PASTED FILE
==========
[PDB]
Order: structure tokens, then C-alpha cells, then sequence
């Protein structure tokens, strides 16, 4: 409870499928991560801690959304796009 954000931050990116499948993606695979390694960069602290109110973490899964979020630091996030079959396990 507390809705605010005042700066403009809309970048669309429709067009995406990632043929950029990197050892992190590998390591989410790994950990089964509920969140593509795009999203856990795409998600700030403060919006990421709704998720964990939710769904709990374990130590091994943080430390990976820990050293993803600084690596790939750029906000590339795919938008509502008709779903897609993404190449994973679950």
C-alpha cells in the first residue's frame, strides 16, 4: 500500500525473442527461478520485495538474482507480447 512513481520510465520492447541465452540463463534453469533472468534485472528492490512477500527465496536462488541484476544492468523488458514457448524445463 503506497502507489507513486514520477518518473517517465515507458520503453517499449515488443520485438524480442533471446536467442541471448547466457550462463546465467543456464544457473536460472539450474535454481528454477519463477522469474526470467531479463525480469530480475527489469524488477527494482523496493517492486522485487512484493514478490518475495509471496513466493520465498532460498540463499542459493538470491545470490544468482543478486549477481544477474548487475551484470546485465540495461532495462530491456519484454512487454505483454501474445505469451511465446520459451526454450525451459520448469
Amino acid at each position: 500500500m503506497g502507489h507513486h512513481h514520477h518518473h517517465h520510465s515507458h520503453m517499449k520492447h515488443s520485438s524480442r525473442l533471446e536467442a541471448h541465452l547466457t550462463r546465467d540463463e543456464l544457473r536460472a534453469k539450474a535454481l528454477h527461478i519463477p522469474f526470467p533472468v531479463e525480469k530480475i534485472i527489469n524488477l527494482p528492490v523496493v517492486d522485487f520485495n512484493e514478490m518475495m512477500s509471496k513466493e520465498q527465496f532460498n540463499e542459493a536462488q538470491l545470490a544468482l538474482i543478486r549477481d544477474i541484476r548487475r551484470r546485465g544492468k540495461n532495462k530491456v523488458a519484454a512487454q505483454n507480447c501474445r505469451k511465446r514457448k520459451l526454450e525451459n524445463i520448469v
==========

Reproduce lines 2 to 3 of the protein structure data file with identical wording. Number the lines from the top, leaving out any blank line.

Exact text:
Order: structure tokens, then C-alpha cells, then sequence
């Protein structure tokens, strides 16, 4: 409870499928991560801690959304796009 954000931050990116499948993606695979390694960069602290109110973490899964979020630091996030079959396990 507390809705605010005042700066403009809309970048669309429709067009995406990632043929950029990197050892992190590998390591989410790994950990089964509920969140593509795009999203856990795409998600700030403060919006990421709704998720964990939710769904709990374990130590091994943080430390990976820990050293993803600084690596790939750029906000590339795919938008509502008709779903897609993404190449994973679950």